The Red-room in Jane Eyre
Hung Harris Pham English 111 Prof. Amster Final Paper The Red-room in _ Jane Eyre _ It is not rare to experience reliable and incisive usages of space within nineteenth century literature. The well-known novel _ Jane Eyre _ by Charlotte Bronte is one of the finest examples of a fictional work with extreme uses of area in the period. The red-room in which the little Jane Eyre is locked as a punishment for her panicky defense of herself versus her cousin John Reed is the very first noteworthy use of space in the novel.
Not only does it represent to the reader it is a Gothic book they read however the room acts as a sign for a variety of significances too. Charlotte Bronte introduces the space– “among the largest and stateliest chambers in the mansion”– to her readers with a Gothic painted photo (13 ). One would need to make little effort to comprehend why this room is called “the red-room.” Inside the room are numerous subtleties of the red color and of some other hot colors.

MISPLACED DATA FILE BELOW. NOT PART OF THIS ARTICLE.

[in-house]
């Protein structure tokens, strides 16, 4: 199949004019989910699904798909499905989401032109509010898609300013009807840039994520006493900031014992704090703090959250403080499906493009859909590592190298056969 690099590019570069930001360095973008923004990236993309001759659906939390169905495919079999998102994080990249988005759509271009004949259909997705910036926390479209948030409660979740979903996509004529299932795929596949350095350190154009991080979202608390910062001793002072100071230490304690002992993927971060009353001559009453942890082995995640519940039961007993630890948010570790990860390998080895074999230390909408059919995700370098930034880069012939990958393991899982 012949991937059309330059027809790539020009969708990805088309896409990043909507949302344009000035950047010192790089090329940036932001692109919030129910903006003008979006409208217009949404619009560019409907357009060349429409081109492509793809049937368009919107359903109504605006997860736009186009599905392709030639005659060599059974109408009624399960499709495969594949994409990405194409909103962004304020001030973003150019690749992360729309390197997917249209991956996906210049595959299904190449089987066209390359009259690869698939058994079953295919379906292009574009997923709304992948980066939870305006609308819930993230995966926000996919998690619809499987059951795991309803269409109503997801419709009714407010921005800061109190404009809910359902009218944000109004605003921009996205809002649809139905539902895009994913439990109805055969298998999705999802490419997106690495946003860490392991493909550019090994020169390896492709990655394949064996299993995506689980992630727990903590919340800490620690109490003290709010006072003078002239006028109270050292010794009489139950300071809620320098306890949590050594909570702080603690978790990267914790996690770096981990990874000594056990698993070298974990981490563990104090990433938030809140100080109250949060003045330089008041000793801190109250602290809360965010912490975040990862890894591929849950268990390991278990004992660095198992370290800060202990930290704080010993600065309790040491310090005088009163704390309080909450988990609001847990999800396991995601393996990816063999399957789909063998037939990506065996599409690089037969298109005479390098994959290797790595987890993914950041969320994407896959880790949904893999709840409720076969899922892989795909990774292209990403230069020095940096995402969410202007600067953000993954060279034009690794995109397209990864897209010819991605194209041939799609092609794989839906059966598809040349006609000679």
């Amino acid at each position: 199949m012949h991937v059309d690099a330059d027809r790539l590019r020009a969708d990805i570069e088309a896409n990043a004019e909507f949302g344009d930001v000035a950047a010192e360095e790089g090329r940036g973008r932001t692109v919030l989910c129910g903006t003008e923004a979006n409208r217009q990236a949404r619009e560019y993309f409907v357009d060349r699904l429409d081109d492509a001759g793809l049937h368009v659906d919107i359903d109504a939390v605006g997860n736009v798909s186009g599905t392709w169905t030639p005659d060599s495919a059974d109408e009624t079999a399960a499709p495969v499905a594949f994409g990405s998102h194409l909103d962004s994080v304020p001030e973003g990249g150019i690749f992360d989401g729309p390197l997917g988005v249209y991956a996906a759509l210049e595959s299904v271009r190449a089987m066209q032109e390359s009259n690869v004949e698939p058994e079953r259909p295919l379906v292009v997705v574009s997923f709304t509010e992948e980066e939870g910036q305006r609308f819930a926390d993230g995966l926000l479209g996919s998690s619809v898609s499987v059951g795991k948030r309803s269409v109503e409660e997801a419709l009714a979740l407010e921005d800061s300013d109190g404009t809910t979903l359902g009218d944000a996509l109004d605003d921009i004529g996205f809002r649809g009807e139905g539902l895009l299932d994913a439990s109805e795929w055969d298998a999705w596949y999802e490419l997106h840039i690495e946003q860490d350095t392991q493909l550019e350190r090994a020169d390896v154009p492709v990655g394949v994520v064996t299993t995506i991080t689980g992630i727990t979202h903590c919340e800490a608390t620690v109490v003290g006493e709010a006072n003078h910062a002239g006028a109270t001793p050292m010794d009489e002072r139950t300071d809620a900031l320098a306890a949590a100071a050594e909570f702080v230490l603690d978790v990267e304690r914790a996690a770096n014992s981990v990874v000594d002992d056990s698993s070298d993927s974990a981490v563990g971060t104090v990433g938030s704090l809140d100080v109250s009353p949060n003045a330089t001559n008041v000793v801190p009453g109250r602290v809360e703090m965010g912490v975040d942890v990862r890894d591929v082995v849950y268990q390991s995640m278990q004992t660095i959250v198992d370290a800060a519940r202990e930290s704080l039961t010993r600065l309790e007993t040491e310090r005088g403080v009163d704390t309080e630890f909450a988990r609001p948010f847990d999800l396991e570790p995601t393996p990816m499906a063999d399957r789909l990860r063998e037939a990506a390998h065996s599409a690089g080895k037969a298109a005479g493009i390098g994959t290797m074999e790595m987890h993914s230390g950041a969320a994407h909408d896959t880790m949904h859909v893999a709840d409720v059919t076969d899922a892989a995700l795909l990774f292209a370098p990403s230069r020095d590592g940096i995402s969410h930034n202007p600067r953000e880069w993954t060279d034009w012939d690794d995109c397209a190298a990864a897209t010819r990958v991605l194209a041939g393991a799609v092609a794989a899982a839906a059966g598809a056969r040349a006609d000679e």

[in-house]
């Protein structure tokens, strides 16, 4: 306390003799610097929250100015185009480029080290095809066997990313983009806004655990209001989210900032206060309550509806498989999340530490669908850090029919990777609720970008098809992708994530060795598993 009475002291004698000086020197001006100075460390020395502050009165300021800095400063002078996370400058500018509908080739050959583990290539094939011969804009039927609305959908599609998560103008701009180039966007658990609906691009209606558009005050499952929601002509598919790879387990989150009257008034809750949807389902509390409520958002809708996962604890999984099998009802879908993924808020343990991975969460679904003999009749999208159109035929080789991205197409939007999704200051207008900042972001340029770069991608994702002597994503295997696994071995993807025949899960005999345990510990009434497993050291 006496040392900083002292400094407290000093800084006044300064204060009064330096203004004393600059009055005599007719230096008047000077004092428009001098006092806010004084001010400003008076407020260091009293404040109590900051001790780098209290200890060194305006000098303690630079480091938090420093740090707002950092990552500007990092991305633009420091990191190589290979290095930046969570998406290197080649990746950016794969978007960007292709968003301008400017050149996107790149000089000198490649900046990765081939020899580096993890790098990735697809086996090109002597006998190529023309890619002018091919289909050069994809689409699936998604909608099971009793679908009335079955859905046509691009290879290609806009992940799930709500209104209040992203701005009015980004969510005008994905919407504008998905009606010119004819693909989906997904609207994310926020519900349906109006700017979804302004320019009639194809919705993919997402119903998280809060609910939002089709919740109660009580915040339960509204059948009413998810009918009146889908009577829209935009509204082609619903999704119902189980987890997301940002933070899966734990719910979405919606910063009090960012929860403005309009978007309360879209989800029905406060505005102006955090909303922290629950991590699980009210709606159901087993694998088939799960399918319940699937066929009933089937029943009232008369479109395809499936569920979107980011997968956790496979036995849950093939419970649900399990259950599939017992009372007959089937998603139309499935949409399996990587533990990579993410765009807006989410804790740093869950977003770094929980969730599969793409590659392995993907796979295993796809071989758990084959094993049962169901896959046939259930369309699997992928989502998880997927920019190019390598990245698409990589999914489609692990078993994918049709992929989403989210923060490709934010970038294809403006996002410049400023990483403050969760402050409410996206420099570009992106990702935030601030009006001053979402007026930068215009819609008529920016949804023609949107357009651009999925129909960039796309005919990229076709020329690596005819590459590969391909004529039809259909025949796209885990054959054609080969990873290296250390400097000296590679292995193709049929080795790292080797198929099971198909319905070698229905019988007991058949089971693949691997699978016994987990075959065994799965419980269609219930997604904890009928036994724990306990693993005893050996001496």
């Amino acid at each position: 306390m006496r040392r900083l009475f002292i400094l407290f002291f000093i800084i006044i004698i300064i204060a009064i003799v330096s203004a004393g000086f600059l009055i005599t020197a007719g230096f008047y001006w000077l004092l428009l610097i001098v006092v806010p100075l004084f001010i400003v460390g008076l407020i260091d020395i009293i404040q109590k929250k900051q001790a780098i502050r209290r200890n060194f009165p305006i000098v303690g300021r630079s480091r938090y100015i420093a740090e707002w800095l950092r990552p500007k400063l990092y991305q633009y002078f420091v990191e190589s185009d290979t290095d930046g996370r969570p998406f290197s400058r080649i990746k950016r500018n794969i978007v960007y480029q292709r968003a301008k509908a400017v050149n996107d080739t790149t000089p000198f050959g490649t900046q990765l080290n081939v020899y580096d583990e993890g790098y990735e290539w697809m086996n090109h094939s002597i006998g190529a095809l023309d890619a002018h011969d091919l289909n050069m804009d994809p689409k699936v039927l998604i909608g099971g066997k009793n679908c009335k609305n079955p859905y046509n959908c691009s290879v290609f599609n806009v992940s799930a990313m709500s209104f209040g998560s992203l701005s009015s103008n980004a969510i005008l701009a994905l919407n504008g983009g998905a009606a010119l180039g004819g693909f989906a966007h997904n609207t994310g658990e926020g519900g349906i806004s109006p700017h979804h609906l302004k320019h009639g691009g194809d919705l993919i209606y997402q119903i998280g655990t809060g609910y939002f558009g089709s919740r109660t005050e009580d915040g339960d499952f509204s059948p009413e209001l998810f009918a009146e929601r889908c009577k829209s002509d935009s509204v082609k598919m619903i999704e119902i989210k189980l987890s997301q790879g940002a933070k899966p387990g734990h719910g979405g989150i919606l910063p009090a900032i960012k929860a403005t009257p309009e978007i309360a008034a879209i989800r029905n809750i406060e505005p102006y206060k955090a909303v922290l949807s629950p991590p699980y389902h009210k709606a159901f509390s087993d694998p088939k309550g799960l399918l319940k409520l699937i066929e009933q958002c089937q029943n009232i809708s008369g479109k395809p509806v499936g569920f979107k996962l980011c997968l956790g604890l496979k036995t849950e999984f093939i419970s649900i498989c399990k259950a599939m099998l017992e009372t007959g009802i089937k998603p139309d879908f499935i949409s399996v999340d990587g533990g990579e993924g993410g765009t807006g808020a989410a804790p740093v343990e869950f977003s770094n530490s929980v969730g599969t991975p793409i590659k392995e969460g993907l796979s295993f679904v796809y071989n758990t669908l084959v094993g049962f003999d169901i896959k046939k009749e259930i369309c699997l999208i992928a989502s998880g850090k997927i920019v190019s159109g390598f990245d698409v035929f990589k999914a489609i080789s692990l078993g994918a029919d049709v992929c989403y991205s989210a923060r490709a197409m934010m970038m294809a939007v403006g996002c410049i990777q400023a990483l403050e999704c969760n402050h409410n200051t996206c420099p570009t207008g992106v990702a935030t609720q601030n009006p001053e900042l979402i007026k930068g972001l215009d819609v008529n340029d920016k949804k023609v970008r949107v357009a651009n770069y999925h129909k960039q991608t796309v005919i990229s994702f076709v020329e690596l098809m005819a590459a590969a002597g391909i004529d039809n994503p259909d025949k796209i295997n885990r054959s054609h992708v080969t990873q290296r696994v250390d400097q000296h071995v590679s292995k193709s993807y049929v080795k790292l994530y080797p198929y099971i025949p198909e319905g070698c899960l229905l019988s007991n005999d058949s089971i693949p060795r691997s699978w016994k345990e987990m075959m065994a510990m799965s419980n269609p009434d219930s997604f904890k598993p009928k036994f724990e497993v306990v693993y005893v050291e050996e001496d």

It has “a bed supported on huge pillars of mahogany, hung with drapes of crimson damask,” which stood apart “like a tabernacle? in the centre” (13 ). Aside from a table at the food of the bed “covered with a crimson cloth,” the toilet-table and chairs are made from “darkly sleek old mahogany” (13 ). More interestingly, the space is also carpeted in red. In addition, “the two large windows, with their blinds always drawn? down, were half shrouded in festoons and falls of comparable drapery,” and “the walls were a soft fawn colour with a blush? of pink in it” (13 ).